Blanco nocturno, Ricardo Piglia
Barcelona. Anagrama. 2011 (© 2010). ISBN 9788433972156
We are so accustomed to the proliferation of the detective novel in Latin America that in the last few years we have barely noticed that many of these novels scarcely conform to the historically imposed conventions of the genre. In Argentina, short-story writers such as Borges and Bioy Casares popularized the detective as a pure thinker, one who resolves cases by means of a complex system of deductive reasoning facilitated by keen intelligence. In Blanco nocturno, Argentinian author Ricardo Piglia (b. 1940) picks up the tradition but this time uses the foundation of the detective genre, which he then transforms—as in all his previous efforts—into an unmistakable “Piglian” novel. With Blanco nocturno, Piglia won the prestigious Rómulo Gallegos International Prize in 2011, awarded for the best novel written in Spanish.
Even though Piglia is one of the greatest proponents of the detective novel, it would be incorrect to classify him as a genre author. His narrative oeuvre, though not particularly extensive, is diverse enough to discount such an idea. Though Plata quemada (1997) can be ascribed without question to the detective novel genre, Respiración artificial (1980; see WLT, Spring 1994, 345) defies any classification. This time, after thirteen years without publishing, Piglia offers a volume that manifests all the characteristics of the genre but at the same time supersedes the classic model of the detective novel in the traditional Argentinian narrative. It is a novel that should be cataloged as an example of what Piglia himself calls “paranoid fiction.” “There should be a new kind of detective novel, paranoid fiction. Everyone is a suspect, everyone feels persecuted. The criminal is no longer an isolated individual, but rather a member of a group who has absolute power. No one understands what is happening, the clues and testimonies are contradictory and keep suspicion in the air because they can change with each perspective.”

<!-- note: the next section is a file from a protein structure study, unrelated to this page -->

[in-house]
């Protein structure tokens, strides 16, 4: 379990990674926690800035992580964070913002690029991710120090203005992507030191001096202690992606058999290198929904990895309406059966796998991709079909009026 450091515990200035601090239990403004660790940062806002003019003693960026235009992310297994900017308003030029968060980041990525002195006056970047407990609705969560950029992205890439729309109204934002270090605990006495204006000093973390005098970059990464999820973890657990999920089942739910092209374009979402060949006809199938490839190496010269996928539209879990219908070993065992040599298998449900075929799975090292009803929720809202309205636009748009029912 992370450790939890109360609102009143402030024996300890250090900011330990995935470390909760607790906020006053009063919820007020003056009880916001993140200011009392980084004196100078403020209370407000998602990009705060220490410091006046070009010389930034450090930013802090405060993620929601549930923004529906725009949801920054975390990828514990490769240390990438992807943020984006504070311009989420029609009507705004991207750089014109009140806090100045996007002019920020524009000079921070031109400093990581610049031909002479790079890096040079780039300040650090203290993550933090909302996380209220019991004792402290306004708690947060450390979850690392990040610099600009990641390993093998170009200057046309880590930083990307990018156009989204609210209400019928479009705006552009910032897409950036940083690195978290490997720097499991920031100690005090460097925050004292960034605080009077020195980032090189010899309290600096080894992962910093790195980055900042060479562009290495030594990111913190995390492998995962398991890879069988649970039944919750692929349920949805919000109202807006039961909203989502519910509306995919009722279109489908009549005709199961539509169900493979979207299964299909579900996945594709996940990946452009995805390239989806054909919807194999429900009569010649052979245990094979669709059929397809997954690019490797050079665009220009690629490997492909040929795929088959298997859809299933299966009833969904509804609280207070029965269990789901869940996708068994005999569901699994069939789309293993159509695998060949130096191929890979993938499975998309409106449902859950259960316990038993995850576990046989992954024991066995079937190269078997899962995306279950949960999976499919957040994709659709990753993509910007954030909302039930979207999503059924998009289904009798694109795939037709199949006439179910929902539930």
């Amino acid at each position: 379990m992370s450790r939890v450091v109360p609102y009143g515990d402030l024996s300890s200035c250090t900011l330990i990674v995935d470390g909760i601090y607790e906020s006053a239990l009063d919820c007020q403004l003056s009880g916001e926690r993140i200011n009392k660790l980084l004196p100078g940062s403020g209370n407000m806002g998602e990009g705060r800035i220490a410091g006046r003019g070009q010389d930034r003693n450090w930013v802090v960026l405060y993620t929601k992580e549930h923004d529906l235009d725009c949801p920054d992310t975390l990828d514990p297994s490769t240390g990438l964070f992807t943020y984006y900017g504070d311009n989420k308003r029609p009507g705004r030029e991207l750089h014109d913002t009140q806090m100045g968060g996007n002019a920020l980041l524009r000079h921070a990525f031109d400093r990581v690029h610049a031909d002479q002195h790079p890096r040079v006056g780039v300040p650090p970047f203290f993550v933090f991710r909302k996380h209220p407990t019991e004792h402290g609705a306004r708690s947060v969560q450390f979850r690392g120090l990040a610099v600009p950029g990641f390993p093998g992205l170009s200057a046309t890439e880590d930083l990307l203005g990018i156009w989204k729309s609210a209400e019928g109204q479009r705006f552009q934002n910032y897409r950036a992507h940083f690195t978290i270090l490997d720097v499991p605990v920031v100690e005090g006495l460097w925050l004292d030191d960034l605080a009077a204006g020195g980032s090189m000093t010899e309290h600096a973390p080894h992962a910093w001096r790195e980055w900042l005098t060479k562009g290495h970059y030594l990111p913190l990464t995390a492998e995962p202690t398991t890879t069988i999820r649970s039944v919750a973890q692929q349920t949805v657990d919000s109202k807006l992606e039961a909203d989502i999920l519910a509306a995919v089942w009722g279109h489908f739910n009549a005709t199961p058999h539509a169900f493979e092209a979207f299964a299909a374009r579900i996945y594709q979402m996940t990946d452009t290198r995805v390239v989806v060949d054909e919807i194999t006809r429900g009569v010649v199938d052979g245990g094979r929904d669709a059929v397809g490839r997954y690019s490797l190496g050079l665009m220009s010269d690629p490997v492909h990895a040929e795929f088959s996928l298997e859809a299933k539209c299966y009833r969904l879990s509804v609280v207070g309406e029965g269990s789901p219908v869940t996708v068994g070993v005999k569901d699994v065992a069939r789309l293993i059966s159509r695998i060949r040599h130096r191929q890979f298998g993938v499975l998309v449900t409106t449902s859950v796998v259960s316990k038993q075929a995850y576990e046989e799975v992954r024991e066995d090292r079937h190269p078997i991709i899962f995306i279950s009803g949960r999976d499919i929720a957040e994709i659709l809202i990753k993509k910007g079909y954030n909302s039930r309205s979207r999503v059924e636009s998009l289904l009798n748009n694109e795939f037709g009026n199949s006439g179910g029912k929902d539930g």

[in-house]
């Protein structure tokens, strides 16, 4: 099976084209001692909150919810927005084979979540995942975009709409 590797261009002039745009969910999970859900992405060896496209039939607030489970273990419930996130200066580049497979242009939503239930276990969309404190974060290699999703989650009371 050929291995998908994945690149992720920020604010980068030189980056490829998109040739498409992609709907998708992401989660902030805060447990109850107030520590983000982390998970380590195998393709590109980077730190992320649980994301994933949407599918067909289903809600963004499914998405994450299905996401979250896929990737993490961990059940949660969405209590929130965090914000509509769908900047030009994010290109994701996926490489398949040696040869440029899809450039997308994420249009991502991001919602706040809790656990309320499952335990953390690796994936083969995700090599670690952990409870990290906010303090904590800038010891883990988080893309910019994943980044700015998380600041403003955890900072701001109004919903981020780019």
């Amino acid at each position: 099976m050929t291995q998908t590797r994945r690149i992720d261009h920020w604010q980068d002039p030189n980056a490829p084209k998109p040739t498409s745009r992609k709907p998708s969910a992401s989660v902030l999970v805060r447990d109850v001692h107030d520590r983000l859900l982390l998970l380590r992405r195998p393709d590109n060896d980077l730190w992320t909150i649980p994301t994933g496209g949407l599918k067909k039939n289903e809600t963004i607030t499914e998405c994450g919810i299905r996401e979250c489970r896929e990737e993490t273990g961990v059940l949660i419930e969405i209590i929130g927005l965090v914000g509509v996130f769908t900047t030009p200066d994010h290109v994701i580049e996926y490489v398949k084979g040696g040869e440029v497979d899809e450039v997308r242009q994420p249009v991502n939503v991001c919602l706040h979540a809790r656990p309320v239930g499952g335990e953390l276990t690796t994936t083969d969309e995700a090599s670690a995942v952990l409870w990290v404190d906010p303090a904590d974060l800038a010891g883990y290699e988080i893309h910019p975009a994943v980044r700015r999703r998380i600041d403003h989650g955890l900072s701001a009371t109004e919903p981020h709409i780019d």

The story in Blanco nocturno is told through several contradictory voices and points of view that flood the narrative with information, which has no evidentiary purpose and with clues that do not lead to the resolution of the initial proposed enigma. The story is the following: A Puerto Rican mulatto arrives in a village in the Argentinian countryside with a suitcase filled with one hundred thousand dollars. His name is Tony Durán. All indications are that Durán arrives in town in the pursuit of two beautiful women, the Belladona sisters, whom he met in Atlantic City, and with whom he formed a happy and hasty trio. A few weeks after his arrival, Durán is murdered in a hotel. The story becomes complicated: it involves a powerful local family, the Belladonas, a corrupt public prosecutor, and, in a way, the entire town. By the end of the novel, the first crime seems to have been a mere spark that set off a series of unpredictable events and turned Blanco nocurno into a place where each action has a double, an image that duplicates and distorts reality and can be read from only one point of view: paranoia.
Although Blanco nocturno on the surface appears to be a detective novel, Piglia has given himself the challenge of writing a work of fiction, where what is important is the exploration of what is left unsaid, of what is hidden, but not with the objective of resolving a crime, but rather of understanding—as with all great fiction—the complex machinations of human behavior.
University of Oklahoma